Dark Chocolate is Our Friend, Even To Those with Diabetes (So go ahead and Indulge!)
By: Joe Martinez, RPh, PDE, CMS, Founder and CCO, HMS
Contributor: Emily Simmons
The CDC reports 9.8 percent of the U.S. population have diabetes. That means 9.8 percent of the population are always making choices about what to eat or not to eat. And sometimes, it’s depressing how long the list of ‘not to eat’ foods is. But wait, here’s a little bit of happiness that you may not have known about.
Did you know that there are some types of chocolate that are good for you, even if you are diabetic? I’ve been in this movie for more than 20+ years. In fact, I’m a diabetes educator. And I’m here to tell you, that when it comes to dark chocolate, I say, go ahead and indulge a little bit. It is actually healthy for you in moderation.
There are three types of real chocolate: milk , dark and white. All three come from the cacao tree. The amount of cacao powder and cacao butter are what differentiates one chocolate from another. Of the three, dark chocolate has
- the most cacao powder,
- the least amount of sugar and
- polyphenols, natural molecules that act like antioxidants.
For all of these reasons, but especially the third, dark chocolate is the healthiest choice of chocolate. Here’s why. The polyphenols in dark chocolate help sensitize your cells to insulin. This sensitivity encourages cells to absorb more sugar from your bloodstream, which in turn lowers blood sugar levels. Incorporating this sweet treat into your breakfast, lunch, dinner or of course, dessert can help keep your blood sugar at bay.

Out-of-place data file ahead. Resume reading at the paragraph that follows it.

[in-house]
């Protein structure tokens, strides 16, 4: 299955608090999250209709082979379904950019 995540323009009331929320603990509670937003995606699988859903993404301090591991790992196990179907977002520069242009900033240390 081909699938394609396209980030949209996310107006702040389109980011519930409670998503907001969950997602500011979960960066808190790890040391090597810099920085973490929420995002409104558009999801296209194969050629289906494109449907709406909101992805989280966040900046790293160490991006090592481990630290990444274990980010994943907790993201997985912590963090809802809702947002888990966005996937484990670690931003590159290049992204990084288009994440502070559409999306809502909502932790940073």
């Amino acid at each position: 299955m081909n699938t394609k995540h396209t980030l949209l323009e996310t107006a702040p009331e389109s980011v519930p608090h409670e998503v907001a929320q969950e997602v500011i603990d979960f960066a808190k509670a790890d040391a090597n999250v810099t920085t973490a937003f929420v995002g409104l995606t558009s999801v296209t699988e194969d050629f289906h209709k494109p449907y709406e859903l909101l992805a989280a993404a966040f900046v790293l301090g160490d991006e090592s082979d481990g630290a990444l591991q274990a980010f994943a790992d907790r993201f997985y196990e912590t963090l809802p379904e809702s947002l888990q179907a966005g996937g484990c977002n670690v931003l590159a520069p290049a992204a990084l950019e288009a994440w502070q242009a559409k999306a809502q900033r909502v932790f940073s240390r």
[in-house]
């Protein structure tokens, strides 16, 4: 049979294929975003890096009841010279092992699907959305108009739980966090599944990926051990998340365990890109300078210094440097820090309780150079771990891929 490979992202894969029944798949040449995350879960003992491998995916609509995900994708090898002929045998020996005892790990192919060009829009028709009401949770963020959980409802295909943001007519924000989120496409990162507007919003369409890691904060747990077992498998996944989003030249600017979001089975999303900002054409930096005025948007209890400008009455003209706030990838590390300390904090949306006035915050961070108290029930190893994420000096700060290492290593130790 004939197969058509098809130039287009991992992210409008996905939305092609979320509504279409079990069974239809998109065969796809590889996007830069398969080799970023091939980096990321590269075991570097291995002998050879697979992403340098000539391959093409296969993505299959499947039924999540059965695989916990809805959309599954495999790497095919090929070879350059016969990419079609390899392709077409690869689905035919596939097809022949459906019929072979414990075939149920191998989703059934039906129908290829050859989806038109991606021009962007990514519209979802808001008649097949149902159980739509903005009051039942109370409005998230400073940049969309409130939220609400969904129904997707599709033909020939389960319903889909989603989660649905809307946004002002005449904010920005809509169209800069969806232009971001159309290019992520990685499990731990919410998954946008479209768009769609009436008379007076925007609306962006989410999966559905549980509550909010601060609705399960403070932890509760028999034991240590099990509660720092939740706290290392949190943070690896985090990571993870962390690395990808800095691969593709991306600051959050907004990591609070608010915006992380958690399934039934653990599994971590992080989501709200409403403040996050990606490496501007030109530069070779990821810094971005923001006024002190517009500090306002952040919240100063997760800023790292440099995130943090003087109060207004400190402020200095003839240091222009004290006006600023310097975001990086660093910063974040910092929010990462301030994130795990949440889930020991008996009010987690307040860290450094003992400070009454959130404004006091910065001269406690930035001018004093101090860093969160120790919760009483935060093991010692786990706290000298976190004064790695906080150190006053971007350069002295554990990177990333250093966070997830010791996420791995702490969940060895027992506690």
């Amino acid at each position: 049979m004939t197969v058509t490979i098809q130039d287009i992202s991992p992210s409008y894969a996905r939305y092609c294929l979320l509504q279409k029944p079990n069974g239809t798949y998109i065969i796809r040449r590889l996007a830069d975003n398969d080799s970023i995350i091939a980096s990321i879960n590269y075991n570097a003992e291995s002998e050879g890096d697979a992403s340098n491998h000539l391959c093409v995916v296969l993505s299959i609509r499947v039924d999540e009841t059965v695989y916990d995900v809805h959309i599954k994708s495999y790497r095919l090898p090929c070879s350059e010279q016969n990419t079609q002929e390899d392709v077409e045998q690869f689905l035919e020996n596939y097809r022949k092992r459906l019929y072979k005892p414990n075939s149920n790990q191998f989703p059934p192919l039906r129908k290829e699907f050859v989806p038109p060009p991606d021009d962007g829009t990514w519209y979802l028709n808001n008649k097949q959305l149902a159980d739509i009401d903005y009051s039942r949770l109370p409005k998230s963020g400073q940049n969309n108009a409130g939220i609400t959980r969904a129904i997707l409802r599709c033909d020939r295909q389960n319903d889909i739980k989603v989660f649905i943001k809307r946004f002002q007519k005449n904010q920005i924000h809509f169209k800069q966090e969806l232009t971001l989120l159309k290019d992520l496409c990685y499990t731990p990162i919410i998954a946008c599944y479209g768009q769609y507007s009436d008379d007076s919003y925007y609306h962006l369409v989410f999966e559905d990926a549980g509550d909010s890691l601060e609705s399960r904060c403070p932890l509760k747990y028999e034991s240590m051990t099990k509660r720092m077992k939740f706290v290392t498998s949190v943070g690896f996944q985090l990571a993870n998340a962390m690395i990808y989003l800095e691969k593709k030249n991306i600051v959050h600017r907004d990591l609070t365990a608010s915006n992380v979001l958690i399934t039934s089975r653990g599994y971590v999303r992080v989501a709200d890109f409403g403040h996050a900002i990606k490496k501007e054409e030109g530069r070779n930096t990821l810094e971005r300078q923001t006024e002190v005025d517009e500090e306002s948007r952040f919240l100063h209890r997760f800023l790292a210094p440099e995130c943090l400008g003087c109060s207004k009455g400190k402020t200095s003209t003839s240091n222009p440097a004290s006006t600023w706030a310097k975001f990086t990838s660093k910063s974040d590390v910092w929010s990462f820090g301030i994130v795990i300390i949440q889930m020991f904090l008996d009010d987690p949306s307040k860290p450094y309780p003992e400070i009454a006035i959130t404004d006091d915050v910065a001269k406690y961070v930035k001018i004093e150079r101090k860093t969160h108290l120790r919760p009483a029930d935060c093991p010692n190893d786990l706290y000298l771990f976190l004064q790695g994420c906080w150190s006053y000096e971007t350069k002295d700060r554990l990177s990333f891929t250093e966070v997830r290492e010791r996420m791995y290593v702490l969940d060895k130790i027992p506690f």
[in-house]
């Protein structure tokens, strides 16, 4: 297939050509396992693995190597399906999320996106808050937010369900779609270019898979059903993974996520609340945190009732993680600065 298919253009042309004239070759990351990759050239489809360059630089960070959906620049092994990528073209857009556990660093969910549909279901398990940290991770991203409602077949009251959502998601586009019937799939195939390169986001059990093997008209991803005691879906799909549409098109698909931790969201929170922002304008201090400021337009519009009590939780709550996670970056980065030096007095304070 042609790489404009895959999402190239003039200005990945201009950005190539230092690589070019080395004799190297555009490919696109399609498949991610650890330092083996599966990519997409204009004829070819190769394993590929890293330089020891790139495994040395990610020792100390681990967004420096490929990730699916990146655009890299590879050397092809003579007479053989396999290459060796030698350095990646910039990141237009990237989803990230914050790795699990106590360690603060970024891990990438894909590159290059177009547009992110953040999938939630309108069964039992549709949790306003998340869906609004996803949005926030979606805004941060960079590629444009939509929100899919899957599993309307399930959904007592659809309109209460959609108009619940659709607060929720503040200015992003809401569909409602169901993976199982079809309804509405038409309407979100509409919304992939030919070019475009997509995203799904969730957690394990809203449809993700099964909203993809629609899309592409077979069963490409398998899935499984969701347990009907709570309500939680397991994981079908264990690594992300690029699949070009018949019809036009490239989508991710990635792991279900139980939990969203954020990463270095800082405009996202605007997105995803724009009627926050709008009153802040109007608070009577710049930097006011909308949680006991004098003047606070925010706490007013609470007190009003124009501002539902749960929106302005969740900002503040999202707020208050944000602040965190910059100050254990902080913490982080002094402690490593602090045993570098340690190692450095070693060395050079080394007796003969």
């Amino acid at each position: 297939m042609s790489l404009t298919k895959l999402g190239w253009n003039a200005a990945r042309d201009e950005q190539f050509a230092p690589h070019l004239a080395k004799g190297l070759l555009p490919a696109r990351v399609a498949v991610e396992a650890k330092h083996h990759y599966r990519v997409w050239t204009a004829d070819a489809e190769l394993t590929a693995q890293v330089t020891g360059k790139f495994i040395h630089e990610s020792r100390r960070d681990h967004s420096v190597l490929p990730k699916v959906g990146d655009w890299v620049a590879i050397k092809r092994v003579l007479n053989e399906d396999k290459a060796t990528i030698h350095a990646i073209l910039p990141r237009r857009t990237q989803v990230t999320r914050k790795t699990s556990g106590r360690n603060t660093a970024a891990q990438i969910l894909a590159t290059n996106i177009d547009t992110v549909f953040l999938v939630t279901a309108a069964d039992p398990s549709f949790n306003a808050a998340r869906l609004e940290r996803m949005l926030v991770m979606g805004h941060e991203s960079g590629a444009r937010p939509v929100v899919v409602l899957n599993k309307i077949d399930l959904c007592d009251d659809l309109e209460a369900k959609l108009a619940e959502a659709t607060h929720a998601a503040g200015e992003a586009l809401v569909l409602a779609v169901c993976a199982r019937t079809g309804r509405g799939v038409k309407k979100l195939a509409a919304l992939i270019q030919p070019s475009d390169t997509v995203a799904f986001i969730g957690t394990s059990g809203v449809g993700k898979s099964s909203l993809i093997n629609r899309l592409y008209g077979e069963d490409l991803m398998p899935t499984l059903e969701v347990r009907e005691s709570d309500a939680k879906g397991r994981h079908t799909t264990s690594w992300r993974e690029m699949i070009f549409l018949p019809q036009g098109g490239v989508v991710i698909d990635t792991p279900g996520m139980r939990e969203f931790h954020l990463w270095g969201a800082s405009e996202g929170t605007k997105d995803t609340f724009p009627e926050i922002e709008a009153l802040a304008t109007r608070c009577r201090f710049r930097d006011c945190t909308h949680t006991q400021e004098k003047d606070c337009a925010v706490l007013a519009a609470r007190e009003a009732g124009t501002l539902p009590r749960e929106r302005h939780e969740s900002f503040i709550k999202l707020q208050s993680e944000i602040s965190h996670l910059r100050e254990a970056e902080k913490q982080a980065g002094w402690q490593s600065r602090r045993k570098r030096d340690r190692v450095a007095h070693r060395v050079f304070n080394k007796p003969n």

It can be quite daunting to make the best choice with so many products on the market . Here are some tips that will keep you from getting a ‘dark’ headache next time you visit the chocolate aisle:
- Look for chocolate that has a 70% or higher cocoa content. The higher the percentage, the more bitter it will be but depending on your taste buds, can prove very tasty for you.
- Always, Always, Always check the ingredient list on the ‘Back’ of the label. If you’d never judge a book by it’s cover, you should never judge your food by its front label either.
- Ingredients are listed in descending order, meaning that the first five ingredients are usually what the product is mostly made up of. In this case, Cocoa should always be the first.
- Never consider buying a brand that lists sugar as its first ingredient. As mentioned previously, the higher the cocoa content, the more bitter the chocolate will be so of course some sugar is usually added. Choose a brand that specializes in using unrefined sugars for an even better health boost.
- Avoid “alkalized” or “dutched” dark chocolate which , reduces its antioxidant properties due to its processing. Try to find raw cacao as much as possible for the purest form of cacao.
- Select chocolate that is made organic and using fair trade practices. This not only ensures that you are buying chocolate without additives and potentially harmful chemicals but also ensures that the cacao used is produced by companies who value their product and their people.
Don’t get me wrong, I am not encouraging a dark chocolate only diet. Nice idea, but no. In addition, you would need to appropriately modify your diet, medication or exercise when changing your food choices.But like everything else, moderation and education is key.
You can comb the aisles of your grocery store and even visit your smaller farmers markets and meet the people who are handcrafting their own chocolate supply. A small amount, about 1 ounce per day 4-5 times per week is all you need for your daily dose. If you are on diet restrictions, be sure to talk to your doctor or nutritionist about how you might incorporate dark chocolate into your diet. Who knew that living with diabetes could be such a sweet adventure?!
And if you’d like, try one of these delicious treats from Healthy Meals Supreme:
- High Protein Double Dark Chocolate Muffins
- Awesome Dark Chocolate High Protein Fudge Brownies
* Always check with your doctor or healthcare professional before making any changes to your diet or exercise routine.